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Virus' DNA-Hijacking Ability Explained

Surprising results solve a decades-old puzzle and open door to exploring new therapies to combat HIV-1, retrovirus-based cancers.
Hideki Aihara, Ke Shi and Zhiqi Yin
Hideki Aihara, Ke Shi and Zhiqi Yin 
 

Retroviruses are cagy buggers. Rather than waste their time and energy manufacturing their own machinery to make more of themselves, they stage a mass takeover of the cells of other organisms, inserting their DNA into that of the host so the host does the job for them. The retroviruses up on easy street and the host ends up with AIDS, cancer or some other retrovirus-caused disease. The more we can learn about how retroviruses do this, the better our ability to disable their ability to disable us. Now, Hideki Aihara, Zhiqi Yin and Ke Shi and colleagues from Cornell University and St. Louis University have made a major stride in that direction. Reporting in the February 18 issue of the journal Nature, the researchers tell how an experimental procedure that involves beaming X-rays at immobilized molecules allowed them to discover how a cancer-causing retrovirus called RSV brings together many copies of a protein (known as integrase) to form tiny molecular claws that insert RSV genetic material into that of a host cell, conscripting it to make more retroviruses.

Because RSV is a close relative of the HIV-1 retrovirus, the work has potential application for improving HIV/AIDS therapies.

“It can certainly help with the development of anti-retrovirals to target the integrase functions,” says Aihara, lead author of the paper and an associate professor in the Department of Biochemistry, Molecular Biology, and Biophysics. “Ultimately, we want to inhibit HIV integration, and for that purpose we need to know HIV intregrase’s complex structure.”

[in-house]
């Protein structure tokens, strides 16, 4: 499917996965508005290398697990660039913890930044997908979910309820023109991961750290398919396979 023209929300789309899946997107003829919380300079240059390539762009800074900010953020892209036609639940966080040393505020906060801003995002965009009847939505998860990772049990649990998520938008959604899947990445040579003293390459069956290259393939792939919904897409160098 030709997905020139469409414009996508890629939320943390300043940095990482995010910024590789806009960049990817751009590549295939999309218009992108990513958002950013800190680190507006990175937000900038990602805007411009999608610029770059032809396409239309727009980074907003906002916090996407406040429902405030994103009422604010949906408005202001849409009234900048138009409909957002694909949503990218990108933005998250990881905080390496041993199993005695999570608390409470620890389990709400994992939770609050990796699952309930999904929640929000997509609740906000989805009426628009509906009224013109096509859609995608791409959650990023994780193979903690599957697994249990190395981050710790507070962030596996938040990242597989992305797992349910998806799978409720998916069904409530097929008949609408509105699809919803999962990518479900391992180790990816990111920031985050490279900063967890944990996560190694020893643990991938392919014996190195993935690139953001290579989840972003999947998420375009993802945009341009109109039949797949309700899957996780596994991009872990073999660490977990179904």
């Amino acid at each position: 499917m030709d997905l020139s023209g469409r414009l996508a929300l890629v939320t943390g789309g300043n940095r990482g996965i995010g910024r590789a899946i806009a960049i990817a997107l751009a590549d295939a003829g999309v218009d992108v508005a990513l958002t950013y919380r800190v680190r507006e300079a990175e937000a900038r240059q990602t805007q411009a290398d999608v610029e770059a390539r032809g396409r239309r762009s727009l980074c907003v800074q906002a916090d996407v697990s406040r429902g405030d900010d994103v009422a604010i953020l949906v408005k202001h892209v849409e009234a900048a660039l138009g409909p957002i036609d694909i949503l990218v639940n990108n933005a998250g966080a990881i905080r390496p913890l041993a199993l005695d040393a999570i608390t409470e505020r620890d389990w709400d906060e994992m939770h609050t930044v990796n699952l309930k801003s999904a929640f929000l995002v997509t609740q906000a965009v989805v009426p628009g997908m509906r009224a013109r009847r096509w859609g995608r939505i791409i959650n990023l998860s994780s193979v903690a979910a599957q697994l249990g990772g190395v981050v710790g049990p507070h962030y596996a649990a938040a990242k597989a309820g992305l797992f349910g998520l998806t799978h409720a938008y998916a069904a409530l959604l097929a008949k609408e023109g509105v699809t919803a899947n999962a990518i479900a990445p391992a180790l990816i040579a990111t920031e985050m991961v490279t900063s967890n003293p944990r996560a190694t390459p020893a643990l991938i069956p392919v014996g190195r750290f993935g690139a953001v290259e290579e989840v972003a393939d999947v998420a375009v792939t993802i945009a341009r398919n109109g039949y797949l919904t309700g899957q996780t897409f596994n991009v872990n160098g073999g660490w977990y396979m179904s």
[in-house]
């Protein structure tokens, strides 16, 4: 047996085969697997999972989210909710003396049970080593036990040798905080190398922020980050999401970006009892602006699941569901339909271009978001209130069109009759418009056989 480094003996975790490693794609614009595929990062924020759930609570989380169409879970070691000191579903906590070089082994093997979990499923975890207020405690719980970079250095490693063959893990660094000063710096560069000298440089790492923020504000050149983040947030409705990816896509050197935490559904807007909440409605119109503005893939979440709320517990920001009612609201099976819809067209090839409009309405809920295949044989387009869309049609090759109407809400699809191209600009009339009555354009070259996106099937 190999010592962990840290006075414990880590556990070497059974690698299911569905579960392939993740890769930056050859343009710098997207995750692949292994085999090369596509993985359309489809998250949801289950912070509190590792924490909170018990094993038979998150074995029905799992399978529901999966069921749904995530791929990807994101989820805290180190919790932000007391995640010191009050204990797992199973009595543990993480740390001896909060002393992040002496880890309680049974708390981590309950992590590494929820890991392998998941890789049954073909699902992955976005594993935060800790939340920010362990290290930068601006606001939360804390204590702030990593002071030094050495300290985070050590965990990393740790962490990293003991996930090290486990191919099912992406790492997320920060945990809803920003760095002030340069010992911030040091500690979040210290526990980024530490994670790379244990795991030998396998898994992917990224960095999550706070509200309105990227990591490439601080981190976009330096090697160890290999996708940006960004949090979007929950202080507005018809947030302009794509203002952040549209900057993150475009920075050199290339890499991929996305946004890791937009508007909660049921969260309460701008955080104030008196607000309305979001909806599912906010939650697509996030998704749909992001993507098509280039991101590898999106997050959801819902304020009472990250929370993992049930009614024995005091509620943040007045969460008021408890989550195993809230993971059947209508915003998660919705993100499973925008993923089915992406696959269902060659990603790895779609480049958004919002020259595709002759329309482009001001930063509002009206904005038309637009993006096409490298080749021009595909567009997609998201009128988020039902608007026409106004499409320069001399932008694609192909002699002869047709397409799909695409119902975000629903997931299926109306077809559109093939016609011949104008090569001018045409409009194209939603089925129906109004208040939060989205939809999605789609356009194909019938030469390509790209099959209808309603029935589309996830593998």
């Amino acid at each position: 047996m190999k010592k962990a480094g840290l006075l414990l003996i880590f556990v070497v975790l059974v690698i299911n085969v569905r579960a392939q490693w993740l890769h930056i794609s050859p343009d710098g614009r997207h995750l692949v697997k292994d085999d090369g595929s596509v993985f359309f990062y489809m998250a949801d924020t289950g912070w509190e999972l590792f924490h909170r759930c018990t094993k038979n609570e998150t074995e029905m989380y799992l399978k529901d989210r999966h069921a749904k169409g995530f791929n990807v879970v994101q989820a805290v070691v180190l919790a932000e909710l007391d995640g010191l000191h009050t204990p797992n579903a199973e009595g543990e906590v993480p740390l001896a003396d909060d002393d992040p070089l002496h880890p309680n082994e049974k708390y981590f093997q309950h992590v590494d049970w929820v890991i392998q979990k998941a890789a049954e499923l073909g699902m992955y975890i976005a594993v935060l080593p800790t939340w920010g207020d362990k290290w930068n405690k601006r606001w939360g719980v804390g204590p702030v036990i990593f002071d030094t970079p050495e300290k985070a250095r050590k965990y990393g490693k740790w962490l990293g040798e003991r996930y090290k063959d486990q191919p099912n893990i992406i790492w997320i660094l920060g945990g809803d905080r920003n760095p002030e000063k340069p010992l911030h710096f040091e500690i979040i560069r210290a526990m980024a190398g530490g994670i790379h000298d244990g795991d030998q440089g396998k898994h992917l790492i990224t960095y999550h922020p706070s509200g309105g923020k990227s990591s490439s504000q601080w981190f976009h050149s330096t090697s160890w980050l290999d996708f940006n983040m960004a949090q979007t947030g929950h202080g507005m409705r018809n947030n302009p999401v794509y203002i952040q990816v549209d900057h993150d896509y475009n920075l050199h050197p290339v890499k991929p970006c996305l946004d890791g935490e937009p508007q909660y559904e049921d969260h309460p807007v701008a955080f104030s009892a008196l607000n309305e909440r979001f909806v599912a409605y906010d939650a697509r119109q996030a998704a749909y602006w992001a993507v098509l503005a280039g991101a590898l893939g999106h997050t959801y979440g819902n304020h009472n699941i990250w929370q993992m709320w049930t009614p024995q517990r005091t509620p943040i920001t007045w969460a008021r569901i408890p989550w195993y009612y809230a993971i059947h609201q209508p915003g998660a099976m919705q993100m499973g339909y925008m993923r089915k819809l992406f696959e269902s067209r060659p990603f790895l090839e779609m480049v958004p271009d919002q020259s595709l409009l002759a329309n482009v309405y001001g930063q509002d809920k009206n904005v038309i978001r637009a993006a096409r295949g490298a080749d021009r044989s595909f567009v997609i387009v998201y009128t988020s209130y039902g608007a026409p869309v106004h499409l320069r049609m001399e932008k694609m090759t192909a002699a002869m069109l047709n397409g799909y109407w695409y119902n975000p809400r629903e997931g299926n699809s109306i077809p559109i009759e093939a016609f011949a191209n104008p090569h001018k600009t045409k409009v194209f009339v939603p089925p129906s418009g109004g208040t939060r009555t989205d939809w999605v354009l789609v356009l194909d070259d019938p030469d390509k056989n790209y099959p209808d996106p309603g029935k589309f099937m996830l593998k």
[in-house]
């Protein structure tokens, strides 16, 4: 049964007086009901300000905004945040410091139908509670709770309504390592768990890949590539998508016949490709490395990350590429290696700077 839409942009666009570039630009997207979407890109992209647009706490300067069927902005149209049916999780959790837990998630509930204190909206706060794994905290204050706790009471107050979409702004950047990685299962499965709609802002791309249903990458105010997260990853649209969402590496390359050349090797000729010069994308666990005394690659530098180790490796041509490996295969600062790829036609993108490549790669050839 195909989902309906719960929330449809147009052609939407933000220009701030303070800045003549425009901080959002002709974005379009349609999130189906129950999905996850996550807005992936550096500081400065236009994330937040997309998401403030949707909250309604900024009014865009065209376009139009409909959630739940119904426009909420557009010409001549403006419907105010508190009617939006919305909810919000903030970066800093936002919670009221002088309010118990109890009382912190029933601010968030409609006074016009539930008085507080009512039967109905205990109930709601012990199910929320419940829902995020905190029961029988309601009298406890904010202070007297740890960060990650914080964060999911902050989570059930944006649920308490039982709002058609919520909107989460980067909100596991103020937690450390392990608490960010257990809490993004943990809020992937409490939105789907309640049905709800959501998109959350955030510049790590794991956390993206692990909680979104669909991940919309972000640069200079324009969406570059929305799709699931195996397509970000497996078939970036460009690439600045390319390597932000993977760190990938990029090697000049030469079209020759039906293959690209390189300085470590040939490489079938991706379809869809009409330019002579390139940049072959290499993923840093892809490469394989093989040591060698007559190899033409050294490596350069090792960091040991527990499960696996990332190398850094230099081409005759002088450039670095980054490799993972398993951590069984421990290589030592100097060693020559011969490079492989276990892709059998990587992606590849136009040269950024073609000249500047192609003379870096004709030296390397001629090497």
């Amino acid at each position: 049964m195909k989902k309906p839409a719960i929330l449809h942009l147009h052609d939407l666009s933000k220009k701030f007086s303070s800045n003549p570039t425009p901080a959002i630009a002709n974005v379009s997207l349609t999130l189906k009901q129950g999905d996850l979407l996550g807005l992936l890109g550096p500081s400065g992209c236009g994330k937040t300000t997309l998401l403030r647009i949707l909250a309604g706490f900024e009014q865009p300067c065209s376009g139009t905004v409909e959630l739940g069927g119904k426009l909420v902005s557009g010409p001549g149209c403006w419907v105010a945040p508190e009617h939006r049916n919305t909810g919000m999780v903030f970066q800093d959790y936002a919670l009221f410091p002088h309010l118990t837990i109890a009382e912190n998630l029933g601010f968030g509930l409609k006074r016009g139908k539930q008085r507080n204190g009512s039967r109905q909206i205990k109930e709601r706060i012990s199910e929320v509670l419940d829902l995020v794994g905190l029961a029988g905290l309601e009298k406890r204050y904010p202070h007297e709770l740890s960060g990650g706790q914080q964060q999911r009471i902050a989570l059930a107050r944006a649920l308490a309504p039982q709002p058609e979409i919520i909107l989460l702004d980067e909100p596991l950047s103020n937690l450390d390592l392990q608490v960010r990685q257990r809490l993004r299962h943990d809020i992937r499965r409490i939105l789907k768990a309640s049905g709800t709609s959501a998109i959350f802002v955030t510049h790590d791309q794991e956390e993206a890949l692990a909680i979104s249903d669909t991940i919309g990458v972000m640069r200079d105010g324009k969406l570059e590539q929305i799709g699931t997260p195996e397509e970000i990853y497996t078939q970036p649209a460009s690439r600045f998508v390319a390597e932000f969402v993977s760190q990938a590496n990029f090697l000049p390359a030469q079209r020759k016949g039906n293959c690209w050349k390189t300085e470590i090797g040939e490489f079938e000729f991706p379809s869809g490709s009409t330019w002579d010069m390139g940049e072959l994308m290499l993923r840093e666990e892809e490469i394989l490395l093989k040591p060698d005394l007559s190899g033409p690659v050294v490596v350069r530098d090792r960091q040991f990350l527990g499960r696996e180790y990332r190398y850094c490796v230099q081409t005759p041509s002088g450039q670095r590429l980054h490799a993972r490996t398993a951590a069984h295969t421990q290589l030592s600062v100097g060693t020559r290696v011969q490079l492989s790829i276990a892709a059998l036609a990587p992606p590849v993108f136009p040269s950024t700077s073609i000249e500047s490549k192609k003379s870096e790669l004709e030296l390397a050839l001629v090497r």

To conduct the study, researchers had to first figure out how to make a stable protein-DNA complex just the right size for analysis and immobilize it in crystalline form — a process that took several years. Next they bombarded it with X-rays and captured data on how the X-rays ping around as they travel through the crystal. Once the X-ray-scattering patterns were available, it took another three years of complex calculations using the Minnesota Supercomputing Institute’s state-of-the-art computing capabilities to derive from them the precise position and configuration of the freeze-framed molecules. In the end, they came up with a big surprise: Whereas other viruses use a complex of four integrase molecules to guide the host and viral DNA into position and connect them, RSV uses eight.

“The structure looked very different from what we anticipated,” Aihara says. “Initially it looked odd, but we started looking into details and it sort of all made sense.”

Aihara now has his eye on doing the same things with HIV integrase, which is more difficult to work with than RSV integrase, but would yield results even more useful for designing anti-HIV therapies. “We would really like to see whether this unexpected assembly is also the case for HIV,” he says. “We think it is, but we [need] evidence.” - Mary Hoff

By crystallizing molecules and then studying how X-rays bounce through the crystals, researchers discovered that a retrovirus known as RSV uses an eight-protein complex to grab onto a host cell’s DNA and insert viral DNA into it. The maneuver turns the cell into a retrovirus-making machine, sickening or killing the host.

Caption: By crystallizing molecules and then studying how X-rays bounce through the crystals, researchers discovered that a retrovirus known as RSV uses an eight-protein complex to grab onto a host cell’s DNA and insert viral DNA into it. The maneuver turns the cell into a retrovirus-making machine, sickening or killing the host. Image courtesy of Hideki Aihara.
 
Related: U of M scientists gain clues to stopping HIV | Star Tribune

 

 

Posted 
February, 2016